Eight years after 9/11 and in the shadow of two protracted U.S. military campaigns in the Middle East, the enemy is not only undefeated but emboldened and resurgent. What went wrong_and what should we do going forward? Winning the Unwinnable War shows how our own policy ideas led to 9/11 and then crippled our response in the Middle East, and it makes the case for an unsettEight years after 9/11 and in the shadow of two protracted U.S. military campaigns in the Middle East, the enemy is not only undefeated but emboldened and resurgent. What went wrong_and what should we do going forward? Winning the Unwinnable War shows how our own policy ideas led to 9/11 and then crippled our response in the Middle East, and it makes the case for an unsettling conclusion: By subordinating military victory to perverse, allegedly moral constraints, Washington's policy has undermined our national security. Owing to the significant influence of Just War Theory and neoconservatism, the Bush administration consciously put the imperative of shielding civilians and bringing them elections above the goal of eliminating real threats to our security. Consequently, this policy left our enemies stronger, and America weaker, than before. The dominant alternative to Bush-esque idealism in foreign policy_so-called realism_has made a strong comeback under the tenure of Barack Obama. But this nonjudgmental, supposedly practical approach is precisely what helped unleash the enemy prior to 9/11. The message of the essays in this thematic collection is that only by radically re-thinking our foreign policy in the Middle East can we achieve victory over the enemy that attacked us on 9/11. We need a new moral foundation for our Mideast policy. That new starting point for U.S. policy is the moral ideal championed by the philosopher Ayn Rand: rational self-interest. Implementing this approach entails objectively defining our national interest as protecting the lives and freedoms of Americans_and then taking principled action to safeguard them. The book lays out the necessary steps for achieving victory and for securing America's long-range interests in the volatile Middle East....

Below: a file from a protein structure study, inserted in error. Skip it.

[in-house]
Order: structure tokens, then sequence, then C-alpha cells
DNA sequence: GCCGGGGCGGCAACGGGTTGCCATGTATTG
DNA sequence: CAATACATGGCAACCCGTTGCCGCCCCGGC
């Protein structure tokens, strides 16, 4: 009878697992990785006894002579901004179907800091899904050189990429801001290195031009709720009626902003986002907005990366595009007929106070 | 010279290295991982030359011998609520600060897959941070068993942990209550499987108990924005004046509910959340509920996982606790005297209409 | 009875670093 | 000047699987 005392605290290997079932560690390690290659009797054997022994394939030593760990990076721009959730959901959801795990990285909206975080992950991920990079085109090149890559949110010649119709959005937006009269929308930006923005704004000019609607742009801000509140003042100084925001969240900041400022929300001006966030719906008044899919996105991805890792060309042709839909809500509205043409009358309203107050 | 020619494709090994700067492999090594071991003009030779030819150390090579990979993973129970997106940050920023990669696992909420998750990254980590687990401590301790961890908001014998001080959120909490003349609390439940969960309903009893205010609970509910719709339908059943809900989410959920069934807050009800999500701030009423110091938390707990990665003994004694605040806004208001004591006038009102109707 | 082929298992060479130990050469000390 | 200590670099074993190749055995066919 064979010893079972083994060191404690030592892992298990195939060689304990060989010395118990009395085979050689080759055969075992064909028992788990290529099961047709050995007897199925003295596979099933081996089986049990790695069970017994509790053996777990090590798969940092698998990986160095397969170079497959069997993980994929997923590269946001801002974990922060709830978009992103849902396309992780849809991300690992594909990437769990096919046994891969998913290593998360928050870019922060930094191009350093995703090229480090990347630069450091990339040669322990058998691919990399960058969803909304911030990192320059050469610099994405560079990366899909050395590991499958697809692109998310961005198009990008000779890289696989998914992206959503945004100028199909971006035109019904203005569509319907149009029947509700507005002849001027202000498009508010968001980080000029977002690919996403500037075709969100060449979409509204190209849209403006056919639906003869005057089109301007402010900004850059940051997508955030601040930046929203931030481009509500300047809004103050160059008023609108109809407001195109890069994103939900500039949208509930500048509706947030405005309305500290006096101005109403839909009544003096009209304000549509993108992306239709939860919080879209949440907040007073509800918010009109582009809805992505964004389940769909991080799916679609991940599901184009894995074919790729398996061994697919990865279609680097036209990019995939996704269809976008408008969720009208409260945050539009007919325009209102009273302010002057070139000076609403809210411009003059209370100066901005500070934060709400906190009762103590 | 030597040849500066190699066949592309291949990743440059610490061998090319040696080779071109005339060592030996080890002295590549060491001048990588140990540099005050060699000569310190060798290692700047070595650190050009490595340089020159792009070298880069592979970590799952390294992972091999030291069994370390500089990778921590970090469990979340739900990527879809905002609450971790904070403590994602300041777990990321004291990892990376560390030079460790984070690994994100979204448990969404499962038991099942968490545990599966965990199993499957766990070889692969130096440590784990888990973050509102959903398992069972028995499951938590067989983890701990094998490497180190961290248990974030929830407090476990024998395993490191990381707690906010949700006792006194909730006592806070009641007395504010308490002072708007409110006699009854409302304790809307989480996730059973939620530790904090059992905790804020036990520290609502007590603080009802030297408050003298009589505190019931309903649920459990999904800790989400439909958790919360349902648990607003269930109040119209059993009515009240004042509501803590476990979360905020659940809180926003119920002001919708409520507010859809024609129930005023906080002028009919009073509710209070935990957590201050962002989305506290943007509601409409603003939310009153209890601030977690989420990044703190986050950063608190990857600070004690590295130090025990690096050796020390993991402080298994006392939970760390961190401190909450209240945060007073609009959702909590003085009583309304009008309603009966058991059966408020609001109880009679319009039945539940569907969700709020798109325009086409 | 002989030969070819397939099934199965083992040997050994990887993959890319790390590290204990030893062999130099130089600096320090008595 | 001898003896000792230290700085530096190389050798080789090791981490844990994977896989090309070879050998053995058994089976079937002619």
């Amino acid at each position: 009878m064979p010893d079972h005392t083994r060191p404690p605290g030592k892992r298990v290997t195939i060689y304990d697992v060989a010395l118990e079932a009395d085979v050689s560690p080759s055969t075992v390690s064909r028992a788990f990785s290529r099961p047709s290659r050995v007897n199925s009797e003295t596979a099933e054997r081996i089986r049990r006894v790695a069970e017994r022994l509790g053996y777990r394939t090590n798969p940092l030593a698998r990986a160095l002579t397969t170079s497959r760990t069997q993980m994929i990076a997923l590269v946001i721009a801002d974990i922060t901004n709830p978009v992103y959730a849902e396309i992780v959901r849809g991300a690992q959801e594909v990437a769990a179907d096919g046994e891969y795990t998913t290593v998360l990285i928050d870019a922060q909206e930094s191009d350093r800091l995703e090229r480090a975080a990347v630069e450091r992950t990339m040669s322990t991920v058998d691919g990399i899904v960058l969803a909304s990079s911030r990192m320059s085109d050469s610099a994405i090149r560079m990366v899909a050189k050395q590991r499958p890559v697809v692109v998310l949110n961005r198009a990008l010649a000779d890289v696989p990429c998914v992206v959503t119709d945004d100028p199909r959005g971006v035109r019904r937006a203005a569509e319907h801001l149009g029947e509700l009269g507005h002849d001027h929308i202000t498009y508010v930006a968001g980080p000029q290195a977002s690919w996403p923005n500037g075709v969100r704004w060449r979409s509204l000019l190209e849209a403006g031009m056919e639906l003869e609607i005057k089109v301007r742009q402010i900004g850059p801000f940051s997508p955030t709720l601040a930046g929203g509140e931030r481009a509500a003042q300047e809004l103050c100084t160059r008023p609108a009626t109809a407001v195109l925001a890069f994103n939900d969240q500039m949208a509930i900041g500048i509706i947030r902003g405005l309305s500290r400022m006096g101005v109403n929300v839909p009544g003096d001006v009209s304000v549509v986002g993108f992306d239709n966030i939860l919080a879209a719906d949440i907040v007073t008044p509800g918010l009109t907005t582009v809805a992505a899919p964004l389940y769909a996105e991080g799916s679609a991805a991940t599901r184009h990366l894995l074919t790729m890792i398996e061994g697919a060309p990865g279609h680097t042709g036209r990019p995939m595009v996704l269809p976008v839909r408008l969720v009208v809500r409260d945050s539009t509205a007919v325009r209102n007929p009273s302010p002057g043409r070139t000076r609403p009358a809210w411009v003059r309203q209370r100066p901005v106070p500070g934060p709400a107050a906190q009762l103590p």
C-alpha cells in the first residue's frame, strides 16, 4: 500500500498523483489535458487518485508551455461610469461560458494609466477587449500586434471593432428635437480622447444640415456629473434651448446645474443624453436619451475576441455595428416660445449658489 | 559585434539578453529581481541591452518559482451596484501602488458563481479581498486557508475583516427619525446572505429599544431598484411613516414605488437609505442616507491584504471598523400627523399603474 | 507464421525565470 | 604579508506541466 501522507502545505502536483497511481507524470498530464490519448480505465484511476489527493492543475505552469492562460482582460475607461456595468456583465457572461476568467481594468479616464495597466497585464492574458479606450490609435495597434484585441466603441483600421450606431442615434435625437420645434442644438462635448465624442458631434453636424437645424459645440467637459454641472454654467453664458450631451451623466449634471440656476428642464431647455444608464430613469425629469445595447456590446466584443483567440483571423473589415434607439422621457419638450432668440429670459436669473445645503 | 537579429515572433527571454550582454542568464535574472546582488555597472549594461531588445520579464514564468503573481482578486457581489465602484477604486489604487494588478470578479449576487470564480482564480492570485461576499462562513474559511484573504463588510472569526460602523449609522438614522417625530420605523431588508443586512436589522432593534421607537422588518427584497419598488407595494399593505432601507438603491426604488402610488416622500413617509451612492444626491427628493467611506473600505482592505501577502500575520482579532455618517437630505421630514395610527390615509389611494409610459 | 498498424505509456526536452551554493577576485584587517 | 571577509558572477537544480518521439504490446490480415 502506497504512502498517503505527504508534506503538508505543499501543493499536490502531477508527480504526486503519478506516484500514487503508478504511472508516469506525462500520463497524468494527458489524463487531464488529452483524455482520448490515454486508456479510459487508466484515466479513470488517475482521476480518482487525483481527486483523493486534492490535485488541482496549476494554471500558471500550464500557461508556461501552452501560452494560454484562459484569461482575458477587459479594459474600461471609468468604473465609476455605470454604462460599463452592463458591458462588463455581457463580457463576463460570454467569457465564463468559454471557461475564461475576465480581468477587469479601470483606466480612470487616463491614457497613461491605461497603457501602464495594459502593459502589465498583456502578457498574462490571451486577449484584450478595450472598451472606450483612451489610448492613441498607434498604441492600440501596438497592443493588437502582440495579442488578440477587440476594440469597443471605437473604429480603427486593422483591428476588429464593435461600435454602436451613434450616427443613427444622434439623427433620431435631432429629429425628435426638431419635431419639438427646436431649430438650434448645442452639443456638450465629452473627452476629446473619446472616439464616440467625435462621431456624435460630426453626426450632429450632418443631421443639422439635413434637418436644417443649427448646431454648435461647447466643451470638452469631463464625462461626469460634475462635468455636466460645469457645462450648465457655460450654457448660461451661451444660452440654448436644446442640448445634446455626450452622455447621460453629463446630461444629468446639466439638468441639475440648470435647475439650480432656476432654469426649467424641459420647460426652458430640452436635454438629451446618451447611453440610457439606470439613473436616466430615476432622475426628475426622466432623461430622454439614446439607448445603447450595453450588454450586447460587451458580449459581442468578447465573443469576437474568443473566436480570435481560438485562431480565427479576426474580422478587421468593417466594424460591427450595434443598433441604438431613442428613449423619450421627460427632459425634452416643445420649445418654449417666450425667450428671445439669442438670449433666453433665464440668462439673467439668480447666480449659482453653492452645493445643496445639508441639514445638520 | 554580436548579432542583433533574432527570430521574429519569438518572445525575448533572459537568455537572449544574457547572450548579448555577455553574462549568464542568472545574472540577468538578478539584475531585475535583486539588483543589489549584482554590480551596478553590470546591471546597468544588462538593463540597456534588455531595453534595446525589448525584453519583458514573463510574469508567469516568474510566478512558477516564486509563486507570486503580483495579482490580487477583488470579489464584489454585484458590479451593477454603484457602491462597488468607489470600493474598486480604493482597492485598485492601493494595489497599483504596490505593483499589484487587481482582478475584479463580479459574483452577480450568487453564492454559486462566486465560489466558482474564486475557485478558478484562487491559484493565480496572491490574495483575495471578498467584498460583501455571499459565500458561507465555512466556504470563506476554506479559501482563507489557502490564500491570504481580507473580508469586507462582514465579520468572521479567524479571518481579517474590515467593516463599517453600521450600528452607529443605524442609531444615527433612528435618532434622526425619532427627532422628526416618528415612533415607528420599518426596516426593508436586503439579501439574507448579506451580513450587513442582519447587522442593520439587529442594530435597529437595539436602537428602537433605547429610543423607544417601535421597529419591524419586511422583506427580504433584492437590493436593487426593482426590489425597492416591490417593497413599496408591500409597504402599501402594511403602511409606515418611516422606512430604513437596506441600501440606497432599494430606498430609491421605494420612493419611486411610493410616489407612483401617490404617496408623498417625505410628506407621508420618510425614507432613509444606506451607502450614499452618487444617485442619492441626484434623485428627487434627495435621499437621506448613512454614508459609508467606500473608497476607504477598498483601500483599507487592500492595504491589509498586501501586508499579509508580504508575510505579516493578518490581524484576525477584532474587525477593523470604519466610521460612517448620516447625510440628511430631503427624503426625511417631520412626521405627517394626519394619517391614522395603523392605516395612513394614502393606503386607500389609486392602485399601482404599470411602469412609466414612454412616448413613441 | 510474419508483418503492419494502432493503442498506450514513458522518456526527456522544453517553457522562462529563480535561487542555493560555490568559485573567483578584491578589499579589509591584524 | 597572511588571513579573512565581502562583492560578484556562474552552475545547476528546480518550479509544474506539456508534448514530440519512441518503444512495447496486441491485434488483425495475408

|Title||:||Winning the Unwinnable War: America's Self-Crippled Response to Islamic Totalitarianism|
|Number of Pages||:||255 Pages|
|Status||:||Available For Download|
|Last checked||:||21 Minutes ago!|
Winning the Unwinnable War: America's Self-Crippled Response to Islamic Totalitarianism Reviews
Winning the Unwinnable War is a collection of essays integrated in book form by its unifying subject: the war on Islamic theocratic terrorism, specifically how our ideas are driving our defeat, and how we can change course. As someone with experience in Iraq, I can attest to the accuracy of the situation being described; and I agree with the prescriptions for victory given.
This is a generally well-written (if not entirely well-edited), trenchant book that flies in the face of conventional "wisdom" (and consequently will likely have no influence). It is entirely too optimistic, and its otherwise rational contributors also concomitantly overstate and overestimate the extent to which the United States is still the same nation and culture it used to be.
This is an outstanding look at the threat of Islamism and the proper U.S. foreign policy. I highly recommend it.